The anatomy of transcriptionally active chromatin loops in Drosophila primary spermatocytes using super-resolution microscopy.

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Ball, Madeleine L 
Koestler, Stefan A 
Rehman, Sohaib Abdul 
O'Holleran, Kevin 

While the biochemistry of gene transcription has been well studied, our understanding of how this process is organised in 3D within the intact nucleus is less well understood. Here we investigate the structure of actively transcribed chromatin and the architecture of its interaction with active RNA polymerase. For this analysis, we have used super-resolution microscopy to image the Drosophila melanogaster Y loops which represent huge, several megabases long, single transcription units. The Y loops provide a particularly amenable model system for transcriptionally active chromatin. We find that, although these transcribed loops are decondensed they are not organised as extended 10nm fibres, but rather they largely consist of chains of nucleosome clusters. The average width of each cluster is around 50nm. We find that foci of active RNA polymerase are generally located off the main fibre axis on the periphery of the nucleosome clusters. Foci of RNA polymerase and nascent transcripts are distributed around the Y loops rather than being clustered in individual transcription factories. However, as the RNA polymerase foci are considerably less prevalent than the nucleosome clusters, the organisation of this active chromatin into chains of nucleosome clusters is unlikely to be determined by the activity of the polymerases transcribing the Y loops. These results provide a foundation for understanding the topological relationship between chromatin and the process of gene transcription.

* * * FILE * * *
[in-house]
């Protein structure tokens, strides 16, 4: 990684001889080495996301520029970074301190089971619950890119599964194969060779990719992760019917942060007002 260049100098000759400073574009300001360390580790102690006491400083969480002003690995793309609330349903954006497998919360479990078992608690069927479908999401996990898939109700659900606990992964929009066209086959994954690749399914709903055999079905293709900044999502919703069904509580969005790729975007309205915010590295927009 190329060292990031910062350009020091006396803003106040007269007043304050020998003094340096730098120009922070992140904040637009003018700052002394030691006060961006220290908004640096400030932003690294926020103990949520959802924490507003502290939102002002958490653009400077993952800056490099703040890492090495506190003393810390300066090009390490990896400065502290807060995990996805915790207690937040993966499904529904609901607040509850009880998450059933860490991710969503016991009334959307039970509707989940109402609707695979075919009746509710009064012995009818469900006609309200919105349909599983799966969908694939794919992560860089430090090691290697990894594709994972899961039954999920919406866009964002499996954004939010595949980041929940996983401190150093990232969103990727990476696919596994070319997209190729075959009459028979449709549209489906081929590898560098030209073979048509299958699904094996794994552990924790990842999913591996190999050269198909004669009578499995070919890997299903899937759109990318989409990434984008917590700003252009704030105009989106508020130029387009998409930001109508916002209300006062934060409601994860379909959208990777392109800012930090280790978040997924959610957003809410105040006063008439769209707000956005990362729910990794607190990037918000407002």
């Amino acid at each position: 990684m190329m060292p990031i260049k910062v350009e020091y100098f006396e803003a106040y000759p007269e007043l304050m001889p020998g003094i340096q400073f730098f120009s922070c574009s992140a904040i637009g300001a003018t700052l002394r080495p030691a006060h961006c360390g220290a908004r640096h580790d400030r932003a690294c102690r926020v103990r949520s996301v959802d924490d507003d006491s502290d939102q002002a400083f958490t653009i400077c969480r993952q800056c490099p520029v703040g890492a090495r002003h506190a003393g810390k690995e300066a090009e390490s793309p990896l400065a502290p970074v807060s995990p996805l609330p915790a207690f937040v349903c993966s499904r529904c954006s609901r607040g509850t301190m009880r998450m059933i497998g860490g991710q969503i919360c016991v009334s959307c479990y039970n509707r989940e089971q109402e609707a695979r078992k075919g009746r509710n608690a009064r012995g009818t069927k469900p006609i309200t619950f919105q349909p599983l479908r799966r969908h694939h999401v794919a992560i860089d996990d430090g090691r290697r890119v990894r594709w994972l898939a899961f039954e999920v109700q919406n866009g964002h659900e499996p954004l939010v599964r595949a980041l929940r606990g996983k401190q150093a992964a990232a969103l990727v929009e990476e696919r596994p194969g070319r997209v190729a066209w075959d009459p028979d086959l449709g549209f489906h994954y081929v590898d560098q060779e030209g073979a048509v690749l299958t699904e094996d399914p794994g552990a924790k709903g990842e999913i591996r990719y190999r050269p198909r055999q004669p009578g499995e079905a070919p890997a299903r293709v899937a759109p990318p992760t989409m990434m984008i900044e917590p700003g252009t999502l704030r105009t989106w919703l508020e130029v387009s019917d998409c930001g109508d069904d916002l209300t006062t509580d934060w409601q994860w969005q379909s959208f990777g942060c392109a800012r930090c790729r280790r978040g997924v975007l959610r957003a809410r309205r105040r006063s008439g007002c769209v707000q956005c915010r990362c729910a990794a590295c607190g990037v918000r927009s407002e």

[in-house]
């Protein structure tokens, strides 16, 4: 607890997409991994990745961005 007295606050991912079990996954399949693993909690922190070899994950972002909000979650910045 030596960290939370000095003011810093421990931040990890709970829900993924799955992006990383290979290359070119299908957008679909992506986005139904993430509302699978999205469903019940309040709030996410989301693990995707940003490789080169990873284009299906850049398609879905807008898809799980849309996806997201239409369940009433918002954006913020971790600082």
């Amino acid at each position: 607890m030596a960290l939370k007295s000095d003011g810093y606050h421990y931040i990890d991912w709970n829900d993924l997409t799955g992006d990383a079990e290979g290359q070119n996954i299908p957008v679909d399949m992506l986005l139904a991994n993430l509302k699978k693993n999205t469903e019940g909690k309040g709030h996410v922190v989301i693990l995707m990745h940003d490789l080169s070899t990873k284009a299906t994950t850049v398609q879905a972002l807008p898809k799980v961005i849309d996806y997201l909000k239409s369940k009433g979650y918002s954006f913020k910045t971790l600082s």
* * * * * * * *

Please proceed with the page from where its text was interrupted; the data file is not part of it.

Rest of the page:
Funder: Higher Education Commision, Pakistan

Funder: Cambridge Trust

Funder: Isaac Newton Trust

Male, Animals, Drosophila, Microscopy, Drosophila melanogaster, Nucleosomes, Spermatocytes, Transcription, Genetic, Chromatin, DNA-Directed RNA Polymerases
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PLoS Genet
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Public Library of Science (PLoS)
Isaac Newton Trust (21.39(f))
Biotechnology and Biological Sciences Research Council (BB/S00758X/1)
BBSRC (2113622)
Engineering and Physical Sciences Research Council (EP/R025398/1)